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How many balls are 2 balls and 5 balls?
How many balls are 2 balls and 6 balls?
How many are 2 and 7; 2 and 8; 2 and 9; 2 and 10?

When the children cannot give the answer, they , should be required to count them.

Lesson V.

Repeat without the frame, keeping time by striking the fists upon the lap:

2 and 1 are 3; 2 and 2 are 4; 2 and 3 are 5; 2 and 4 are 6; 2 and 5 are 7; 2 and 6 are 8; 2 and 7 are 9; 2 and 8 are 10; 2 and 9 are 11; 2 and 10 are 12.

Thus proceed through the addition, taking care that a lesson is well learned before a new one is given.


Move out 2 balls with the pointer.

Here are 2 balls; if I take one away, how many will there be left? .

Move out 3 balls, take 1 away, how many?
Move out 4 balls, take 1 away, how many?
Move out 5 balls, take 1 away,



Repeat, while the teacher moves the balls

2 less 1 are 1; 3 less 1 are 2; 4 less 1 are 3; 5 less 1 are 4.


Point out two wires on the numerical frame.

Here are two wires; I will move out one ball on each wire;-how many balls are there? 2. Now you see how twice 1 are 2. I will move out 2 balls on each wire;-how many are there?. 4. Now you see how twice 2 are 4. Repeat as the balls are moved out Twice 1 are 2;

Twice 4 are 8;
Twice 2 are 4;

Twice 5 are 10;
Twice 3 are 6;

Twice 6 are 12;

Twice 7 are 14;
Twice 8 are 16;

Twice 9 are 18;.
Twice 10 are 20;

The number of wires on which the balls are moved form the multiplier.

Proceed with the same care through the multiplication table.

This method of teaching the multiplication table, has the same advantage, as that of teaching to count on the frame.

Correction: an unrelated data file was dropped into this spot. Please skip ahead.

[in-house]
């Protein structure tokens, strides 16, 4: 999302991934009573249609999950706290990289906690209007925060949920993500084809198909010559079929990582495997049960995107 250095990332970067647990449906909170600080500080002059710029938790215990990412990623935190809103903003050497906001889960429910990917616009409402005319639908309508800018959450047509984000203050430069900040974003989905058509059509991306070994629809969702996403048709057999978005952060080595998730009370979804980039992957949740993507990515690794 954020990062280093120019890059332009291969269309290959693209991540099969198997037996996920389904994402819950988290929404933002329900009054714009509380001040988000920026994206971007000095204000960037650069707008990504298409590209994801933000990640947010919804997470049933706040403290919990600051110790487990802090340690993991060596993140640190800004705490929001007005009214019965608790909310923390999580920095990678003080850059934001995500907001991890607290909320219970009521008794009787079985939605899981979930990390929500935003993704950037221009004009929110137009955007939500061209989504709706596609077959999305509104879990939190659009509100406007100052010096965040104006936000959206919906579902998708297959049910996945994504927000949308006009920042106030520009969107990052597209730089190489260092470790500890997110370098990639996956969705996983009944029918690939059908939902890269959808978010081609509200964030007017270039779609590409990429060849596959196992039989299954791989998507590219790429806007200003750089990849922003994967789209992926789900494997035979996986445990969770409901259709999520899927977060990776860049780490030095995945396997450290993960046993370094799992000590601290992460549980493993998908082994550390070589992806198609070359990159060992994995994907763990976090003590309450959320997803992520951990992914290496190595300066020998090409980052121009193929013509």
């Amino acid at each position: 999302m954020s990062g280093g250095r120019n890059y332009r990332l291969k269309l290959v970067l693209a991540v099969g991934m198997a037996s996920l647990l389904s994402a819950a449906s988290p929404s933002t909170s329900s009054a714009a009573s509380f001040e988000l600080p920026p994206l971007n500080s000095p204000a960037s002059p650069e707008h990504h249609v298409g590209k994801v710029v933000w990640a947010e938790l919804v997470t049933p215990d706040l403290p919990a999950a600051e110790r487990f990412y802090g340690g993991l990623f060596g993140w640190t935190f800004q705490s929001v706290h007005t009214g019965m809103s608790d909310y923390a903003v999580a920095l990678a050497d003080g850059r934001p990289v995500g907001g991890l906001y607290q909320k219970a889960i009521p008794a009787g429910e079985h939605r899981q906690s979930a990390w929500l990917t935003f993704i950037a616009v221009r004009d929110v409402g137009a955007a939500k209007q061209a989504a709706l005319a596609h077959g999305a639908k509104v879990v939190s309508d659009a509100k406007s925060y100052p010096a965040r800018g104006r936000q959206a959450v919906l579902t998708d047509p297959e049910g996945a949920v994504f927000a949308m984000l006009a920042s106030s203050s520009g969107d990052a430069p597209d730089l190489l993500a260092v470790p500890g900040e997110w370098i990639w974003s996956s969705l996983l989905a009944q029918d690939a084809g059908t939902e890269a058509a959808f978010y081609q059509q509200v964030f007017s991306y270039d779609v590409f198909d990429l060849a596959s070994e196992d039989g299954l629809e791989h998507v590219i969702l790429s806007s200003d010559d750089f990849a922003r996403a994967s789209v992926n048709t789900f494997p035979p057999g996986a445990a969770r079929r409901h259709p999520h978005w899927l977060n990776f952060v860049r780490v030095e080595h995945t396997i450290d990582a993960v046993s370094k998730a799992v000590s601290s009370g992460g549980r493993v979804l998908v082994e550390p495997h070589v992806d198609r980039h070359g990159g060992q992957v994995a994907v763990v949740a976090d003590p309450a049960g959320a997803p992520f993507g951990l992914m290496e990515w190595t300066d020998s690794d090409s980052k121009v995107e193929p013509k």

Numerical frame,

Move out 2 balls. If I move one ball at a time, how many times must I move, to move them back?

Move out 4 balls. If I move 2 balls at a time, how many times shall I move, to place them back?

6 balls, 2 at once, how many?
8 balls, 2 at one time, how many?
10 balls, 2 at a time, how many?

Then while the balls are presented, ask, How many times 2 in 4; 2 in 6; 2 in 8?

By this method many simple lessons may be taught, which will be both pleasing and useful.


Merely teaching children to name the several places of figures in this rule is easily accomplished; but it requires no small degree of care, to make it intelligible to them.

The child should be led by degrees to understand the nature of classification in general. A grove, a flock, a class of children may be explained to them.

There are in school, first, second, and third classes. Present them the numerical frame, held so that the balls may stand in perpendicular columns. Here I will call these classes, and teach you names for them. We must begin at the right hand, this is the lowest class. Then teach them the names of the classes, all speaking together: units, tens, hundreds, thousands, tens of thousands, hundreds of thousands, millions, tens of millions, hundreds of millions, thousands of millions, tens of thousands of millions, hundreds of thousands of millions, billions.

When these námes have become familiar, they may be explained in the following manner.

Teacher. Now, dear children, I wish you to tell me what these classes mean, and what is the difference between them; pointing to the right hand class, What is this class called? Units.

What are units? Ones. If I write 4 in this class, what is it? - 4 ones.

Pointing to the next class, what is this? Tens. If I write four in this 2d place, what is it? 4 tens. What is 4 tens? 40.